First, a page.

posted on Jul, 14 2015 @ 04:20 AM
a reply to: mapsurfer_
This is all down to a combination of things.
Population numbers - There are just too many people in a given area for the system to cope
Economic factors - People not being able to afford cars or able to gain work closer to home
Social attitudes - People not choosing to learn to drive, or not wanting to use other forms of transport
Infrastructure spending - Governments and corporations either not willing to spend on services or unable to do so
Privatization versus nationalization - Private companies using corrupt means to funnel profits out rather than invest, and governments refusing to
invest where a private company might be driven to for increased profits.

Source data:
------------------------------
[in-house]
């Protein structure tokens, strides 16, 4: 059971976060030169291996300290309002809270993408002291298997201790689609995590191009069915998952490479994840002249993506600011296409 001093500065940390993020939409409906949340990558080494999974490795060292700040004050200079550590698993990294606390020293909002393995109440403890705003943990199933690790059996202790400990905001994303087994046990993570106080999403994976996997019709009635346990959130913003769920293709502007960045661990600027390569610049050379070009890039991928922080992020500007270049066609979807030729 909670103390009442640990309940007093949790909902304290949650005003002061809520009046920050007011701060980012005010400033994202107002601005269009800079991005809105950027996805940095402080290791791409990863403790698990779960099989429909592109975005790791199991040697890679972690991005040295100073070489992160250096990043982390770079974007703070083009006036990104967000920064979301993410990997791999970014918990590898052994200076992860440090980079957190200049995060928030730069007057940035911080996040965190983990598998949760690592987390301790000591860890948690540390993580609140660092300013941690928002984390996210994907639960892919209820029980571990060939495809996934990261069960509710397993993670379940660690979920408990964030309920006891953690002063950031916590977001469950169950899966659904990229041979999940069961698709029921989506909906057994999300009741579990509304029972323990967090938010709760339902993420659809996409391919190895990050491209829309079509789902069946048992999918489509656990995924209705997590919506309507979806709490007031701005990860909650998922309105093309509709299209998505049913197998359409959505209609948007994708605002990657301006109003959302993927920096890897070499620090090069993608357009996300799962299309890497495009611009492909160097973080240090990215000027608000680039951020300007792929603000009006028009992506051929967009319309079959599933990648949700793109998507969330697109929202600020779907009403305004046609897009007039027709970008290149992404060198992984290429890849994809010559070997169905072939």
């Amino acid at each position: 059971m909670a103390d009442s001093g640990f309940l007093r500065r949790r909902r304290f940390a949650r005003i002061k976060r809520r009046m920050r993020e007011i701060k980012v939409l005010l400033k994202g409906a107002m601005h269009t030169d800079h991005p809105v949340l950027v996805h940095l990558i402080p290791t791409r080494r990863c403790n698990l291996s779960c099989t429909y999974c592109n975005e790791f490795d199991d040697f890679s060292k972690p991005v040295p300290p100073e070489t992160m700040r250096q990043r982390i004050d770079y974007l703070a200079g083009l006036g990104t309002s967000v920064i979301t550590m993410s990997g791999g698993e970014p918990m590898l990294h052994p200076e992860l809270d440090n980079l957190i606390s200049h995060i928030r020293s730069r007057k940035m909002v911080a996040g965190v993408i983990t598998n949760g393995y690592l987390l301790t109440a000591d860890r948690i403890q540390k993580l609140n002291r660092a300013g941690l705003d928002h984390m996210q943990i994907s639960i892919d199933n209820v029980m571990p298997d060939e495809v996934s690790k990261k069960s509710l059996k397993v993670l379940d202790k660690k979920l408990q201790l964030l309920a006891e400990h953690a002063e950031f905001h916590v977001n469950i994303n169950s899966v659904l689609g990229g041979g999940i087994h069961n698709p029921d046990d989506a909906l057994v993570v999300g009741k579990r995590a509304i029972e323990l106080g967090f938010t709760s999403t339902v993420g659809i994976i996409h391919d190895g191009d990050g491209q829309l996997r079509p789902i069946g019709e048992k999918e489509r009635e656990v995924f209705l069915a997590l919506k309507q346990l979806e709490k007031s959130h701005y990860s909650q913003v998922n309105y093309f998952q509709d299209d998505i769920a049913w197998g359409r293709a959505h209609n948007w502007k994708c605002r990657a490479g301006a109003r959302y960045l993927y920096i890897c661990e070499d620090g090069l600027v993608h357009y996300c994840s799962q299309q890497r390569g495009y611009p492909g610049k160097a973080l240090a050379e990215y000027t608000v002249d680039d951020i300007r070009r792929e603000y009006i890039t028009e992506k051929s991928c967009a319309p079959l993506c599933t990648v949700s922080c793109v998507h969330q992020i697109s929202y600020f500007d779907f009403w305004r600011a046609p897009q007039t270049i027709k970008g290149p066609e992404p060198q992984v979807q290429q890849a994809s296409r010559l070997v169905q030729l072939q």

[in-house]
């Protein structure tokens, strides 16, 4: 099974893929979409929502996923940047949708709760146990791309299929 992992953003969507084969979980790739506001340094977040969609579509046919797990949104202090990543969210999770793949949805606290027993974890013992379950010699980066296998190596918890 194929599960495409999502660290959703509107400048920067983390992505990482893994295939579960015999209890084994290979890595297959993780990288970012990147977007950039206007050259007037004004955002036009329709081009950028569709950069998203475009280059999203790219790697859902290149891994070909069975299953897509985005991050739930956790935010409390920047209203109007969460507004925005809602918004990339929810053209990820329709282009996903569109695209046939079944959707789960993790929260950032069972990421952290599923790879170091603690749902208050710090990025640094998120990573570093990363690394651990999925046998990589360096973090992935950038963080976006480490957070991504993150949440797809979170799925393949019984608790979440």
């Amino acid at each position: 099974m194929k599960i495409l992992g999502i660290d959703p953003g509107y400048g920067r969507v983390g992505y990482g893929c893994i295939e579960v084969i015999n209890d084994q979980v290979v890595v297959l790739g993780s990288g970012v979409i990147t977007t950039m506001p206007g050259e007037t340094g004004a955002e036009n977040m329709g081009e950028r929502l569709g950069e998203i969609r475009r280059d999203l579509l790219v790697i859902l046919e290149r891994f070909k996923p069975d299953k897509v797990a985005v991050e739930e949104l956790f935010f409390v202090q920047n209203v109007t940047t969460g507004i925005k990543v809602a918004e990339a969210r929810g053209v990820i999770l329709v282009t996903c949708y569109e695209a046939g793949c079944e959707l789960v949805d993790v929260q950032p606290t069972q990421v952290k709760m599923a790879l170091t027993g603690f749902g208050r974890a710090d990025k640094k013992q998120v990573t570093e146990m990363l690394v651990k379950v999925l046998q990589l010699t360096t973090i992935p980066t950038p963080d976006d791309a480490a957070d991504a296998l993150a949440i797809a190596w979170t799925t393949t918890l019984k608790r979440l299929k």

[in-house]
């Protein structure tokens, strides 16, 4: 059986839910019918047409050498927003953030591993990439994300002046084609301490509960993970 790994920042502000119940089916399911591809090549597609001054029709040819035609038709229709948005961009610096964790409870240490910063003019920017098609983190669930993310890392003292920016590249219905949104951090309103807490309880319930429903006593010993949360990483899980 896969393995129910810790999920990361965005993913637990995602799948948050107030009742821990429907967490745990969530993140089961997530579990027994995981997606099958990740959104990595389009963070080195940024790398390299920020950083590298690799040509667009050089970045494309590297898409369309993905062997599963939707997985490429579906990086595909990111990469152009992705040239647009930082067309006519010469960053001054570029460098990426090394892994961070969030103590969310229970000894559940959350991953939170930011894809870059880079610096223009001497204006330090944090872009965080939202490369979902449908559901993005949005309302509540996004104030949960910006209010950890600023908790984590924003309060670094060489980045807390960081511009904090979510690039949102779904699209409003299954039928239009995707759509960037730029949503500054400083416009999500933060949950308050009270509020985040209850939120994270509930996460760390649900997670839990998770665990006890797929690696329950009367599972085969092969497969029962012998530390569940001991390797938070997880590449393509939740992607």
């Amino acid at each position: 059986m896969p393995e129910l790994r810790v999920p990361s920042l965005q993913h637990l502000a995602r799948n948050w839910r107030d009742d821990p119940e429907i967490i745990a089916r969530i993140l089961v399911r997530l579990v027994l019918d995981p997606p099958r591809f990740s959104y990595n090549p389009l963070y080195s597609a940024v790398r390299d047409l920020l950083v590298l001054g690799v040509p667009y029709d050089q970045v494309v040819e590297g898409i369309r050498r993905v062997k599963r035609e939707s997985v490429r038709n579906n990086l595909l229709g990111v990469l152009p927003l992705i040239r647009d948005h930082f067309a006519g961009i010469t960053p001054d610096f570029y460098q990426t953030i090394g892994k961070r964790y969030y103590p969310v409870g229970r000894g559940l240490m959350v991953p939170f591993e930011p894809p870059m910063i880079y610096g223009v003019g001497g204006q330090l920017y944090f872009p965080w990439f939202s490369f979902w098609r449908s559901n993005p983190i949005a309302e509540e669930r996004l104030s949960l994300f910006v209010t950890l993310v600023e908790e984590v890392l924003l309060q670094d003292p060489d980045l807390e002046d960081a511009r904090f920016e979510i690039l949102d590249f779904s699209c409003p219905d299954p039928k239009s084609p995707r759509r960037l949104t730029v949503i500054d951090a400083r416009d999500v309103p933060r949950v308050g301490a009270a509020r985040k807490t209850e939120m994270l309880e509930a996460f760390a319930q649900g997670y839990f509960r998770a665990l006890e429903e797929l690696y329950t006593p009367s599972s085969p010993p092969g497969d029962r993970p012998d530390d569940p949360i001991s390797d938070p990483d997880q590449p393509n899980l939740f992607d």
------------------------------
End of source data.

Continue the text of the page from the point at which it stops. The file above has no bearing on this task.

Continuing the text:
In each country where you see this there are likely various factors involved too. India is entirely different to China, and China entirely different
to London (which also gets incredibly crowded during rush hours).
People in China fled from the countryside to the cities to be able to work and they've seen massive growth in a relatively short time, meaning they
haven't had the time or the foresight to invest in increased infrastructure.
People in India cannot find work in rural areas and all need to get one the one train on their failing system not updated since colonialism just to be
able to get to a city.
People in London prefer to use the Tube rather than walk for half an hour, and the system has not kept pace with population demands.
None of this has anything to do with any global agenda, and it certainly has nothing to do with the UN.